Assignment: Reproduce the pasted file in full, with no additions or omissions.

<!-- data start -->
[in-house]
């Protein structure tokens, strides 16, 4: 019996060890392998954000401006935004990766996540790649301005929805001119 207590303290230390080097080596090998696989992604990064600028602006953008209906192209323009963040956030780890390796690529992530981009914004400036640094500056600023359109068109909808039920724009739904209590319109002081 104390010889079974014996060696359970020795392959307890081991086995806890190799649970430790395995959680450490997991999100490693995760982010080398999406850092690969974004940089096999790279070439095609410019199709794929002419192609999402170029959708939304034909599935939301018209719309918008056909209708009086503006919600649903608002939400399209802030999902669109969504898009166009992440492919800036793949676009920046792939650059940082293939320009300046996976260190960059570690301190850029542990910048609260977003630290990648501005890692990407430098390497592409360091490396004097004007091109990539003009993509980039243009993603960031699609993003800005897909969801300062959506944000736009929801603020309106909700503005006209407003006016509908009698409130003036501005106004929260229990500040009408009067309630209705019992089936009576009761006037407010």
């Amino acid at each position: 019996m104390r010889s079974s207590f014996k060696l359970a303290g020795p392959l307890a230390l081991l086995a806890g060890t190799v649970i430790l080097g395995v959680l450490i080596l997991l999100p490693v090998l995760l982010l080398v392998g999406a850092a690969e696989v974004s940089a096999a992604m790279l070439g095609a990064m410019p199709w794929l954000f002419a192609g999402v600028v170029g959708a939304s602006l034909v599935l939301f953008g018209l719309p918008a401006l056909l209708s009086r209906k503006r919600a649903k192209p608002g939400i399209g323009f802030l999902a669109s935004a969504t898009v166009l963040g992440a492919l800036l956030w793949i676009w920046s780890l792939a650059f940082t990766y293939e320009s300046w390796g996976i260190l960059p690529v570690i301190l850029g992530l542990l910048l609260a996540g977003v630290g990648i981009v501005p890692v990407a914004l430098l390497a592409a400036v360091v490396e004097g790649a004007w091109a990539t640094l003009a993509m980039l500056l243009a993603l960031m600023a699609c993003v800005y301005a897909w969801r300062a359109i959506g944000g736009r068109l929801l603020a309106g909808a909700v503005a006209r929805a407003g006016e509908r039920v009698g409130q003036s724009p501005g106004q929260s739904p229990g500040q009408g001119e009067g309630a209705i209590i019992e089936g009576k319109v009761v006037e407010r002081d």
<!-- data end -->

[in-house]
């Protein structure tokens, strides 16, 4: 019996060890392998954000401006935004990766996540790649301005929805001119 207590303290230390080097080596090998696989992604990064600028602006953008209906192209323009963040956030780890390796690529992530981009914004400036640094500056600023359109068109909808039920724009739904209590319109002081 104390010889079974014996060696359970020795392959307890081991086995806890190799649970430790395995959680450490997991999100490693995760982010080398999406850092690969974004940089096999790279070439095609410019199709794929002419192609999402170029959708939304034909599935939301018209719309918008056909209708009086503006919600649903608002939400399209802030999902669109969504898009166009992440492919800036793949676009920046792939650059940082293939320009300046996976260190960059570690301190850029542990910048609260977003630290990648501005890692990407430098390497592409360091490396004097004007091109990539003009993509980039243009993603960031699609993003800005897909969801300062959506944000736009929801603020309106909700503005006209407003006016509908009698409130003036501005106004929260229990500040009408009067309630209705019992089936009576009761006037407010």
């Amino acid at each position: 019996m104390r010889s079974s207590f014996k060696l359970a303290g020795p392959l307890a230390l081991l086995a806890g060890t190799v649970i430790l080097g395995v959680l450490i080596l997991l999100p490693v090998l995760l982010l080398v392998g999406a850092a690969e696989v974004s940089a096999a992604m790279l070439g095609a990064m410019p199709w794929l954000f002419a192609g999402v600028v170029g959708a939304s602006l034909v599935l939301f953008g018209l719309p918008a401006l056909l209708s009086r209906k503006r919600a649903k192209p608002g939400i399209g323009f802030l999902a669109s935004a969504t898009v166009l963040g992440a492919l800036l956030w793949i676009w920046s780890l792939a650059f940082t990766y293939e320009s300046w390796g996976i260190l960059p690529v570690i301190l850029g992530l542990l910048l609260a996540g977003v630290g990648i981009v501005p890692v990407a914004l430098l390497a592409a400036v360091v490396e004097g790649a004007w091109a990539t640094l003009a993509m980039l500056l243009a993603l960031m600023a699609c993003v800005y301005a897909w969801r300062a359109i959506g944000g736009r068109l929801l603020a309106g909808a909700v503005a006209r929805a407003g006016e509908r039920v009698g409130q003036s724009p501005g106004q929260s739904p229990g500040q009408g001119e009067g309630a209705i209590i019992e089936g009576k319109v009761v006037e407010r002081d």